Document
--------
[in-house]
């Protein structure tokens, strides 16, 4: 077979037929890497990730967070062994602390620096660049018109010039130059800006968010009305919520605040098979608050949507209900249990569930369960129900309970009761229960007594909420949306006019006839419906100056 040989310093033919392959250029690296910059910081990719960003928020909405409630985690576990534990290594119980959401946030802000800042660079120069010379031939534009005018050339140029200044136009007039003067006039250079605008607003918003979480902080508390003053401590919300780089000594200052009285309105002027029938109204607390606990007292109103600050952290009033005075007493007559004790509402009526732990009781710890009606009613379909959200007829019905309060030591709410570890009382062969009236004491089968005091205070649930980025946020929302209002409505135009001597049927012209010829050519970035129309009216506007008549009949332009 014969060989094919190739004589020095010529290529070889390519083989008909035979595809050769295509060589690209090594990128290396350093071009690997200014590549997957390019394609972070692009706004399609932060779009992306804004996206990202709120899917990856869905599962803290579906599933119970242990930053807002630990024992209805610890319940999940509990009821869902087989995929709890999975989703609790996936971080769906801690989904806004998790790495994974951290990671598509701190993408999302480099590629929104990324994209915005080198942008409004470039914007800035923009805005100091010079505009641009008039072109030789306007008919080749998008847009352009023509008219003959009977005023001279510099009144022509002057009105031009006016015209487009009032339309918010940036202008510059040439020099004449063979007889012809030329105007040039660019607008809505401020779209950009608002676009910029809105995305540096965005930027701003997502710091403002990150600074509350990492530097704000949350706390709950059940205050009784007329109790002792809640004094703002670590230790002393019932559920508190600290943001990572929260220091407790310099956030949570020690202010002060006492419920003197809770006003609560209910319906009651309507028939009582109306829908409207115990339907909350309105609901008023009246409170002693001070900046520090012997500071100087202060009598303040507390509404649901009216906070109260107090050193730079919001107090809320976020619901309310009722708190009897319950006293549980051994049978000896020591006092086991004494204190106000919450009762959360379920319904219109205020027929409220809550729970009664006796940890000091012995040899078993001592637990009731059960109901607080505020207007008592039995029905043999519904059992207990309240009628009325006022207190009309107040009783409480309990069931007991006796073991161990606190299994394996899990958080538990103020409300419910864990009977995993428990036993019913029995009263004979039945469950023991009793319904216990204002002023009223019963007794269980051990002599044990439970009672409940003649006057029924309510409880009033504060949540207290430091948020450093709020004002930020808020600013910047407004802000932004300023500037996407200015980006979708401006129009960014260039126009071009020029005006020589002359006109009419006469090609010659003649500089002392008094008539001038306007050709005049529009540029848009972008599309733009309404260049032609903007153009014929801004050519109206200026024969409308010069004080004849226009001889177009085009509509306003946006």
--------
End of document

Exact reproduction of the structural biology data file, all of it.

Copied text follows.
[in-house]
């Protein structure tokens, strides 16, 4: 077979037929890497990730967070062994602390620096660049018109010039130059800006968010009305919520605040098979608050949507209900249990569930369960129900309970009761229960007594909420949306006019006839419906100056 040989310093033919392959250029690296910059910081990719960003928020909405409630985690576990534990290594119980959401946030802000800042660079120069010379031939534009005018050339140029200044136009007039003067006039250079605008607003918003979480902080508390003053401590919300780089000594200052009285309105002027029938109204607390606990007292109103600050952290009033005075007493007559004790509402009526732990009781710890009606009613379909959200007829019905309060030591709410570890009382062969009236004491089968005091205070649930980025946020929302209002409505135009001597049927012209010829050519970035129309009216506007008549009949332009 014969060989094919190739004589020095010529290529070889390519083989008909035979595809050769295509060589690209090594990128290396350093071009690997200014590549997957390019394609972070692009706004399609932060779009992306804004996206990202709120899917990856869905599962803290579906599933119970242990930053807002630990024992209805610890319940999940509990009821869902087989995929709890999975989703609790996936971080769906801690989904806004998790790495994974951290990671598509701190993408999302480099590629929104990324994209915005080198942008409004470039914007800035923009805005100091010079505009641009008039072109030789306007008919080749998008847009352009023509008219003959009977005023001279510099009144022509002057009105031009006016015209487009009032339309918010940036202008510059040439020099004449063979007889012809030329105007040039660019607008809505401020779209950009608002676009910029809105995305540096965005930027701003997502710091403002990150600074509350990492530097704000949350706390709950059940205050009784007329109790002792809640004094703002670590230790002393019932559920508190600290943001990572929260220091407790310099956030949570020690202010002060006492419920003197809770006003609560209910319906009651309507028939009582109306829908409207115990339907909350309105609901008023009246409170002693001070900046520090012997500071100087202060009598303040507390509404649901009216906070109260107090050193730079919001107090809320976020619901309310009722708190009897319950006293549980051994049978000896020591006092086991004494204190106000919450009762959360379920319904219109205020027929409220809550729970009664006796940890000091012995040899078993001592637990009731059960109901607080505020207007008592039995029905043999519904059992207990309240009628009325006022207190009309107040009783409480309990069931007991006796073991161990606190299994394996899990958080538990103020409300419910864990009977995993428990036993019913029995009263004979039945469950023991009793319904216990204002002023009223019963007794269980051990002599044990439970009672409940003649006057029924309510409880009033504060949540207290430091948020450093709020004002930020808020600013910047407004802000932004300023500037996407200015980006979708401006129009960014260039126009071009020029005006020589002359006109009419006469090609010659003649500089002392008094008539001038306007050709005049529009540029848009972008599309733009309404260049032609903007153009014929801004050519109206200026024969409308010069004080004849226009001889177009085009509509306003946006």